“It was really to show people that have an underlying health condition that puts them into the phase 1b category, that I’ve got confidence in the vaccine, to be able to take it.”
Ms Murphy, who represents the south-east suburban Melbourne seat of Dunkley, found out she had metastatic breast cancer just days after entering parliament for the first time in 2019. She had been in remission, after first being diagnosed with the disease in 2011.
“I had excellent treatment and, having passed the five-year mark since my diagnosis, we were confident that I was in the clear,” she told this masthead shortly after learning the disease had returned.
Ms Murphy would have been included in phase 1b, as her ongoing cancer treatment meant she was immunocompromised.
From phase 1b of the vaccine rollout, set to begin in late March, people with certain chronic underlying health conditions like Ms Murphy will be able to line up for immunisations.
People who are at high risk of severe illness from COVID-19, according to the Australian Technical Advisory Group on Immunisation advice, include organ transplant recipients, people who have had a bone marrow transplant, people who have had a blood cancer within the past five years, and people going through chemotherapy radiotherapy.
Those at moderate risk of severe COVID-19 include people with chronic kidney failure, heart disease, other types of cancer that were diagnosed in the past 12 months, and people with chronic liver disease.
People who are immunocompromised are also at an increased risk of severe disease, as are people living with HIV.
ATAGI said based on current data there were no safety concerns with the Pfizer vaccine for people who were immunocompromised, but those people might have a reduced immune reaction to the vaccine that might lead to lower vaccine effectiveness and protection.
However, real world data from the vaccine had been showing good promise in immune impaired populations, infectious disease expert Professor Greg Dore said.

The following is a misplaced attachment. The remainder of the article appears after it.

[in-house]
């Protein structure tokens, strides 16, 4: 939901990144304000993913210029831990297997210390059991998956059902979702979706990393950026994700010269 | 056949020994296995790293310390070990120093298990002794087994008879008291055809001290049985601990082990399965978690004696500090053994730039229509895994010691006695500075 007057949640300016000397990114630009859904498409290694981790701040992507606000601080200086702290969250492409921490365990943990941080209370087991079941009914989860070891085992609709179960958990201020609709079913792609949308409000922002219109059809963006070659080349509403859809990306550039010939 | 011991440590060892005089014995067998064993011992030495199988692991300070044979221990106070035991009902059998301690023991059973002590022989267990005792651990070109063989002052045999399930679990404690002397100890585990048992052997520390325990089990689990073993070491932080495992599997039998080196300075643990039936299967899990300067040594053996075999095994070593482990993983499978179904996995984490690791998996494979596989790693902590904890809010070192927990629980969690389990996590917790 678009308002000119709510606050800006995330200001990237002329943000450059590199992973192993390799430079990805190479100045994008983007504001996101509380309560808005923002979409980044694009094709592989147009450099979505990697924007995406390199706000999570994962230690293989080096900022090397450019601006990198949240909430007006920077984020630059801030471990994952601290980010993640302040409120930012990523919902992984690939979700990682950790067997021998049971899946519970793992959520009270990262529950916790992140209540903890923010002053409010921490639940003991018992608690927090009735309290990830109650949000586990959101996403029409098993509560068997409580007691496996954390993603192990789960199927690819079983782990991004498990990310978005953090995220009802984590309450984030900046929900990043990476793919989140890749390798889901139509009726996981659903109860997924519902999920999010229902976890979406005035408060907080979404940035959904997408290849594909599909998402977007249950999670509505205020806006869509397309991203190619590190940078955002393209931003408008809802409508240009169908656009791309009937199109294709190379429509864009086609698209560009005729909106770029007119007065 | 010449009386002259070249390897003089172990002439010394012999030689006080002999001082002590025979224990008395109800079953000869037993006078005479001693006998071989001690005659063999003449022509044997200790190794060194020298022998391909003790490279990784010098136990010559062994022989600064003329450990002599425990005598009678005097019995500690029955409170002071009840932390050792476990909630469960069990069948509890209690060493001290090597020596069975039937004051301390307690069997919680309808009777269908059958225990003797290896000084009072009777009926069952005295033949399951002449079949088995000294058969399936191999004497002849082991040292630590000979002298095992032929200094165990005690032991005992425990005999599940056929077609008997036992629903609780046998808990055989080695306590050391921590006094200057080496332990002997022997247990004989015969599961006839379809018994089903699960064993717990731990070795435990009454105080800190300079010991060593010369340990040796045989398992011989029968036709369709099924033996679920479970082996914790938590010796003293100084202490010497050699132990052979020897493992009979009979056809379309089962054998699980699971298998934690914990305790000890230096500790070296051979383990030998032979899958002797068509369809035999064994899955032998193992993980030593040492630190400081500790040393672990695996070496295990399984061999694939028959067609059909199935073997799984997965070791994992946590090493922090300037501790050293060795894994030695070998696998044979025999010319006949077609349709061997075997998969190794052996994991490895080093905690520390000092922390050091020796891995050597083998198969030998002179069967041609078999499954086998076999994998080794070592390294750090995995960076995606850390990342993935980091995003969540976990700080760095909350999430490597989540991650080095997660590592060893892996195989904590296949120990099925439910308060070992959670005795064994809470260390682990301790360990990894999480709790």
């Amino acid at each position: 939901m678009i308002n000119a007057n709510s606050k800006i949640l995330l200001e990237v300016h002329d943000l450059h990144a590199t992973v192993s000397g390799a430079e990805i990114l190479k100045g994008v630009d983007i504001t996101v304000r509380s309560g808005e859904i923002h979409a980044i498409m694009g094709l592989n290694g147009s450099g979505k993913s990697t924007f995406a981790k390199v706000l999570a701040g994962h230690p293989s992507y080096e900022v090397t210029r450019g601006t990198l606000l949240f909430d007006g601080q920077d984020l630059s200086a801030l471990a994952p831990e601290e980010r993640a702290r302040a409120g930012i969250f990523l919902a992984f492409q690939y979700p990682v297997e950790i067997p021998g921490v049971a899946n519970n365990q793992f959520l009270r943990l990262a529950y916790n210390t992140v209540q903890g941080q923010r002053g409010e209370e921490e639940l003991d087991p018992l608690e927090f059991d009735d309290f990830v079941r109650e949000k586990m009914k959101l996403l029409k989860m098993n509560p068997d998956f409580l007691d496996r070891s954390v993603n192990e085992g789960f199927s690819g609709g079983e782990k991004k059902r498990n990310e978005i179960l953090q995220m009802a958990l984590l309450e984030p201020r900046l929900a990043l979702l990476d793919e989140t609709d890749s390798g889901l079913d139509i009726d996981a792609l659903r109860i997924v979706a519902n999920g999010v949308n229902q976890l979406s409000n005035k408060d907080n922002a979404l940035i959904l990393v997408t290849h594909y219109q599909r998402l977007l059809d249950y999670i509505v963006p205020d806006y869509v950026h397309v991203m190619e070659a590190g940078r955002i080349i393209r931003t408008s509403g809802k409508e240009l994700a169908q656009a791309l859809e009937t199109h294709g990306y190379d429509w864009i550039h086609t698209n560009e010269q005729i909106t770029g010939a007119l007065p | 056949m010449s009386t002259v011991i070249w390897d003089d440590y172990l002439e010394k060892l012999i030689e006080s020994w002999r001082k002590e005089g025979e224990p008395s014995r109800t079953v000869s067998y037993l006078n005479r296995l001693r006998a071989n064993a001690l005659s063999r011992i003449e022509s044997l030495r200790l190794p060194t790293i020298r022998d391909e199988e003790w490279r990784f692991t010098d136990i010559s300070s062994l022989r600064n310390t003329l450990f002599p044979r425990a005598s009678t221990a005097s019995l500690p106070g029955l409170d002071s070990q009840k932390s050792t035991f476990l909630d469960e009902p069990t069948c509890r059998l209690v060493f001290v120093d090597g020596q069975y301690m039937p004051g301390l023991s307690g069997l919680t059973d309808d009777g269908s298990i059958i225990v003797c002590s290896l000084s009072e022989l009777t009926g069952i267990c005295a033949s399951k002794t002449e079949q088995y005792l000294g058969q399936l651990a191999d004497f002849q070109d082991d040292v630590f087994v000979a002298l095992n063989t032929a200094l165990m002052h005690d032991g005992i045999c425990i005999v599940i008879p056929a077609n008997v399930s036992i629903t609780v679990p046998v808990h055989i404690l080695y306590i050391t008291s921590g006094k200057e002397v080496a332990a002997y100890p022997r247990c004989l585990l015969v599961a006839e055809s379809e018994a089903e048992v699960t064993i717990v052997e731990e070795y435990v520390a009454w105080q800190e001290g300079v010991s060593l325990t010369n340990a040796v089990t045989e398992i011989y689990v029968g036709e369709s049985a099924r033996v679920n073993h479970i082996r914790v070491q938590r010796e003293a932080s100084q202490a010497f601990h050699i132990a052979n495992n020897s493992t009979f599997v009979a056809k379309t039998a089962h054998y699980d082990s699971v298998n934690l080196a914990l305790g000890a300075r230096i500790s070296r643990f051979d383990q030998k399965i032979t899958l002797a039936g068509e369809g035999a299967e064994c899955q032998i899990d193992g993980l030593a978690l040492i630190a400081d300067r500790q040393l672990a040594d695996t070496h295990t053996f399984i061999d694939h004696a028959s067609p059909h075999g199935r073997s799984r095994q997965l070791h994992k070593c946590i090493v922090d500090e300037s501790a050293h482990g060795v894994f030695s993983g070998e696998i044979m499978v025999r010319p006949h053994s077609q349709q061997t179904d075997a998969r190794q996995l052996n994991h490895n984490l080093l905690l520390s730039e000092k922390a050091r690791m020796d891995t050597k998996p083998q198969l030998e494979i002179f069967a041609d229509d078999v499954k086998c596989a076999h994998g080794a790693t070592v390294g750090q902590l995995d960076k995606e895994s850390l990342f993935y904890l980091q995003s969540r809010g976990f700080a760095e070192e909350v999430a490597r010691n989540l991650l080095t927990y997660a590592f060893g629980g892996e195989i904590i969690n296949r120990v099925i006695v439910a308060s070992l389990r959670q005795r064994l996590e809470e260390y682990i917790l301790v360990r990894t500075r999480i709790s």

“There’s very, very good data for the Pfizer vaccine in terms of efficacy in older populations, and I think that’s a really good sign that people with some degree of immunocompromise will have a good response,” he said.
“It’s remarkable how effective these vaccines are proving to be, and incredibly reassuring.“
Before getting her first dose this morning, Ms Murphy said she checked with her GP and was given the all-clear. She said those with concerns should do the same.
“I went to my GP and just said, ‘is there any issues with me, with my health condition, taking the vaccine?’ And she was able to say, ‘no, it’s fine. It’s safe’,” she said.
Ms Murphy was vaccinated at Canberra Hospital’s COVID surge clinic on Tuesday morning alongside federal Opposition Leader Anthony Albanese and Greens leader Adam Bandt.
Mr Albanese told his Labor colleges in a party meeting that while he was uncomfortable receiving his vaccine before frontline workers, it was important to show the public that the vaccine was effective.
“It’s safe and doesn’t hurt. It’s a very good thing to happen. And it’s important that we encourage, as people in public life, people to get vaccinated,” he said at a press conference after getting his first dose.
Rachel Clun is a federal political reporter at The Sydney Morning Herald and The Age, covering health.
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